“But a storm is blowing from Paradise; it has got caught in his wings with such violence that the angel can no longer close them.” Walter Benjamin wrote these words describing Paul Klee’s Angelus Novus in his 1940 essay “These on the Philosophy of History.” The storm, he continues, is “what we call progress.” In the Guggenheim Museum’s ongoing group exhibition But a Storm Is Blowing from Paradise: Contemporary Art of the Middle East and North Africa, which opened this spring, progress blows through emblems of history, rushing against obstinate partial narratives and calling for them to be rewritten. Targeting representations of the region, historical and contemporary alike, the exhibition emphasizes the ways in which mainstream media and global politics trigger the dehumanization of diverse nations and communities. Employing an architectural and often minimalist vernacular, artists in But a Storm… challenge histories and literally erect new representations inside an icon of western modernism.
Delving into the current artistic trends in the region, the very form of the exhibition speaks to increasing visibility and rethinking accepted narratives: as part of the Guggenheim UBS Map Global Art Initiative, all the works in the exhibition will enter the museum’s collection—a substantive gesture from a museum physically expanding into the Middle East with its forthcoming Frank Gehry-designed Abu Dhabi location. Spanning two floors in the museum’s tower galleries, curator Sara Raza’s investigation takes up post-colonization, mental and physical displacement, and the reinterpretation of history through an architectural lens. The exhibition’s most memorable works experiment with geometric form; bulbous corners, sharp edges, brass railings, and escalating steps compliment Frank Lloyd Wright’s fortress of Modernist architecture—yet it is tempting to also read the works’ architectural focus within the context of the labor abuse allegations on the museum’s Abu Dhabi construction site. In this vein, works tapping on the West’s looting of the East’s ideological and physical foundations really hit home.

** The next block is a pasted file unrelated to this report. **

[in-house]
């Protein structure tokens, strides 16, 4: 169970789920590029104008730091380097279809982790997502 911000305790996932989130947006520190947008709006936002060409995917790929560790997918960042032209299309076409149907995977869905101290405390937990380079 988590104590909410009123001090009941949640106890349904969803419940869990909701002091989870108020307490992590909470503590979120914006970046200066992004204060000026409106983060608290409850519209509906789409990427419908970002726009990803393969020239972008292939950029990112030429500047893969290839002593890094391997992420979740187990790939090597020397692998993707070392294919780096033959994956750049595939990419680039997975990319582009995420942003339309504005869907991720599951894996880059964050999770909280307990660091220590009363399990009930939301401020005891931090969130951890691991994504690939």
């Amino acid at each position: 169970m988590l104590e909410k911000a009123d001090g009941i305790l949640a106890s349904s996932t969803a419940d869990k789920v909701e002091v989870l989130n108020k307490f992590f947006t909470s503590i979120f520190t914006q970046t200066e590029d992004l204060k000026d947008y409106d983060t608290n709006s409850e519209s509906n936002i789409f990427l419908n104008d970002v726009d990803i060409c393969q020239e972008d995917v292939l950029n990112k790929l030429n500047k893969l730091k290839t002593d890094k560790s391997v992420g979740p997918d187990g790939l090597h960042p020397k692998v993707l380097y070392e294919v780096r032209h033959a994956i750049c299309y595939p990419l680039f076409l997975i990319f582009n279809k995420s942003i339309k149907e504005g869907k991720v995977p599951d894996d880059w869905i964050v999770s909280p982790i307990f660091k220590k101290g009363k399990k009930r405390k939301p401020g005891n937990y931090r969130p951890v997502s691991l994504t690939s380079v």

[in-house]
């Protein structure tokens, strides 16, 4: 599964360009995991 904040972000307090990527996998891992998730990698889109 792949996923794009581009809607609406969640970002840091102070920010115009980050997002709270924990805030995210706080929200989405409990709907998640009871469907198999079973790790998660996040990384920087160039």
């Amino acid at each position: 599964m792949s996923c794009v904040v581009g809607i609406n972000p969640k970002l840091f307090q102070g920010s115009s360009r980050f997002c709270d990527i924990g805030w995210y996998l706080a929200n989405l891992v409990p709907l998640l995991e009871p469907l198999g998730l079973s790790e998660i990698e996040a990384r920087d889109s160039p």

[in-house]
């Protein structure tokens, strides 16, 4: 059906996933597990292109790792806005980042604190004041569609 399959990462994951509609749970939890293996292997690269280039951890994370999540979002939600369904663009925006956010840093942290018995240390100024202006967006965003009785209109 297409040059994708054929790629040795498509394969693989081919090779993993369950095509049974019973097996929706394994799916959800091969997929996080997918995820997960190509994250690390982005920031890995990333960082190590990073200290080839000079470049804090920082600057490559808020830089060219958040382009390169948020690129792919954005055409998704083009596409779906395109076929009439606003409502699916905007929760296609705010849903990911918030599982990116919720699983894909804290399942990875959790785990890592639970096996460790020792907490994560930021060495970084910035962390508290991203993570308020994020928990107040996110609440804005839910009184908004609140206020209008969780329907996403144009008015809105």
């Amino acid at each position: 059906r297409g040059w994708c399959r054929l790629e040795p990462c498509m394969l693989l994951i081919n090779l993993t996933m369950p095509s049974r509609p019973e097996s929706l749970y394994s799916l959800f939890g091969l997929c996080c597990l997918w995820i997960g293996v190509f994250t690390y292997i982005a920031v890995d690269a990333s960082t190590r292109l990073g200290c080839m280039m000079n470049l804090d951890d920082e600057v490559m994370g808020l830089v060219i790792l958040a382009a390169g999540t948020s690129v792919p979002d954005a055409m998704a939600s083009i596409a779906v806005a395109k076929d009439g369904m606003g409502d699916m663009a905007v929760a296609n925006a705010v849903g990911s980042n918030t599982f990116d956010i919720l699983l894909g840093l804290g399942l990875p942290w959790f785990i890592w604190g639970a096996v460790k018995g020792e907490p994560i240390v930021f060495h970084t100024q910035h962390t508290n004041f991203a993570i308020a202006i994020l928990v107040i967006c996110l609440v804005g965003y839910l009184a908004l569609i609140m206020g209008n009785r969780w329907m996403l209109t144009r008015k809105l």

Kader Attia, Untitled (Ghardaïa), 2009, Couscous, two inkjet prints, and five photocopy prints. Solomon R. Guggenheim Museum, New York, Guggenheim UBS MAP Purchase Fund 2015.84 Installation View: But a Storm Is Blowing from Paradise: Contemporary Art of the Middle East and North Africa, Solomon R. Guggenheim Museum, New York, April 29–October 5, 2016. Photo: David Heald
At the center of Kader Attia’s Untitled (Ghardaïa)—a large mixed-media installation welcoming the visitors into the exhibition—is a miniature town built of couscous. This model of the Algerian city Ghardaïa is exhibited alongside inkjet print portraits of Le Corbusier and Fernand Pouillon, two influential architects who helped define the silhouette of the modernist West, and photocopies of UNESCO documents granting Ghardaïa World Heritage status. The Algerian-born artist here illuminates the city through a staple ingredient in Middle-Eastern cuisine, substituting the density of cement, as well as the gravity of his narrative, with an element as fluffy and domestic as couscous.
The city model, built for the exhibition’s five-month run, is naturally susceptible to decay and deformation due to the unstable nature of its material. The stunning replica at first sight suggests the quirky innocence of sandcastles and encourages close inspection of its neat details; however, the work also chronicles the historic canons of art and design from a neglected point of view. Le Corbusier and Pouillon visited the city and the surrounding M’zab Valley many times for inspiration. Their uncredited appropriation of the city’s structural form represents more than just another historic detail: it weaves further thread in the deep history of Western intrusion into the East and North Africa and its exploitation of the region’s productive and cultural resources. Re-constructing a narrative pertaining to his identity as well as his past through an ingredient globally considered as “oriental,” Attia both embraces and scrutinizes the dominant voices of the past. The couscous towers transform into narrators of minor histories seeking voice amidst prevailing assertive doctrines embedded in art and architectural histories.